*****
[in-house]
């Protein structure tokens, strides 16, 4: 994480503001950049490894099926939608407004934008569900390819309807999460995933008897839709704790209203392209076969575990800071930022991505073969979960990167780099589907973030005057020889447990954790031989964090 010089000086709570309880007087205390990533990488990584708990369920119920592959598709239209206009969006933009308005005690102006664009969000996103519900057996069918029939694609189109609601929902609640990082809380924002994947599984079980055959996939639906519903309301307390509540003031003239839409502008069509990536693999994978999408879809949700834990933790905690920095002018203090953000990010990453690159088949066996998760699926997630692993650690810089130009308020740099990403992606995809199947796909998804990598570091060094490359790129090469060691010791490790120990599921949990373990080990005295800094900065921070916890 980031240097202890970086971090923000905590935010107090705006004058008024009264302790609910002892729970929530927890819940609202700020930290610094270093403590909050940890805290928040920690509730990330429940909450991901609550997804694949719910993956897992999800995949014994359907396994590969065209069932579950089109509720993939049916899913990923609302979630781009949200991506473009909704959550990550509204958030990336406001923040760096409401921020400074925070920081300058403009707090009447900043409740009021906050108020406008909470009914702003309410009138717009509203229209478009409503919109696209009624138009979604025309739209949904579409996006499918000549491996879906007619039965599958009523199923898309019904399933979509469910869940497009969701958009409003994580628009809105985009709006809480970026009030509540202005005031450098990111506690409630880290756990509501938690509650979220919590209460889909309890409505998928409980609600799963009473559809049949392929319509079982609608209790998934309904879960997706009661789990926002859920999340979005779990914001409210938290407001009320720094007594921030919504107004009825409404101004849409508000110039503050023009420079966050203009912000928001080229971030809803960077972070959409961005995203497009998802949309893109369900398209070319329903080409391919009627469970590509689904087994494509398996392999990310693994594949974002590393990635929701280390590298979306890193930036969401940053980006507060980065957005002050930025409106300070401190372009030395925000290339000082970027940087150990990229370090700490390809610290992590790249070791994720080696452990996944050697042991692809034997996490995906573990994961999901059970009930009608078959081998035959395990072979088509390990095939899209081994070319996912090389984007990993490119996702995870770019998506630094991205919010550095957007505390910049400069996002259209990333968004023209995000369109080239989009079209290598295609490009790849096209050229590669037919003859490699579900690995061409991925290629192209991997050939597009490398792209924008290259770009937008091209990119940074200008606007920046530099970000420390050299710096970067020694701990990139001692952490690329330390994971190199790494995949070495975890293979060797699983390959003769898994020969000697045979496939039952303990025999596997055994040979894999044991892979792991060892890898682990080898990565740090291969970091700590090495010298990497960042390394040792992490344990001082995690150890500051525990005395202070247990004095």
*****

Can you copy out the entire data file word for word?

[in-house]
């Protein structure tokens, strides 16, 4: 994480503001950049490894099926939608407004934008569900390819309807999460995933008897839709704790209203392209076969575990800071930022991505073969979960990167780099589907973030005057020889447990954790031989964090 010089000086709570309880007087205390990533990488990584708990369920119920592959598709239209206009969006933009308005005690102006664009969000996103519900057996069918029939694609189109609601929902609640990082809380924002994947599984079980055959996939639906519903309301307390509540003031003239839409502008069509990536693999994978999408879809949700834990933790905690920095002018203090953000990010990453690159088949066996998760699926997630692993650690810089130009308020740099990403992606995809199947796909998804990598570091060094490359790129090469060691010791490790120990599921949990373990080990005295800094900065921070916890 980031240097202890970086971090923000905590935010107090705006004058008024009264302790609910002892729970929530927890819940609202700020930290610094270093403590909050940890805290928040920690509730990330429940909450991901609550997804694949719910993956897992999800995949014994359907396994590969065209069932579950089109509720993939049916899913990923609302979630781009949200991506473009909704959550990550509204958030990336406001923040760096409401921020400074925070920081300058403009707090009447900043409740009021906050108020406008909470009914702003309410009138717009509203229209478009409503919109696209009624138009979604025309739209949904579409996006499918000549491996879906007619039965599958009523199923898309019904399933979509469910869940497009969701958009409003994580628009809105985009709006809480970026009030509540202005005031450098990111506690409630880290756990509501938690509650979220919590209460889909309890409505998928409980609600799963009473559809049949392929319509079982609608209790998934309904879960997706009661789990926002859920999340979005779990914001409210938290407001009320720094007594921030919504107004009825409404101004849409508000110039503050023009420079966050203009912000928001080229971030809803960077972070959409961005995203497009998802949309893109369900398209070319329903080409391919009627469970590509689904087994494509398996392999990310693994594949974002590393990635929701280390590298979306890193930036969401940053980006507060980065957005002050930025409106300070401190372009030395925000290339000082970027940087150990990229370090700490390809610290992590790249070791994720080696452990996944050697042991692809034997996490995906573990994961999901059970009930009608078959081998035959395990072979088509390990095939899209081994070319996912090389984007990993490119996702995870770019998506630094991205919010550095957007505390910049400069996002259209990333968004023209995000369109080239989009079209290598295609490009790849096209050229590669037919003859490699579900690995061409991925290629192209991997050939597009490398792209924008290259770009937008091209990119940074200008606007920046530099970000420390050299710096970067020694701990990139001692952490690329330390994971190199790494995949070495975890293979060797699983390959003769898994020969000697045979496939039952303990025999596997055994040979894999044991892979792991060892890898682990080898990565740090291969970091700590090495010298990497960042390394040792992490344990001082995690150890500051525990005395202070247990004095």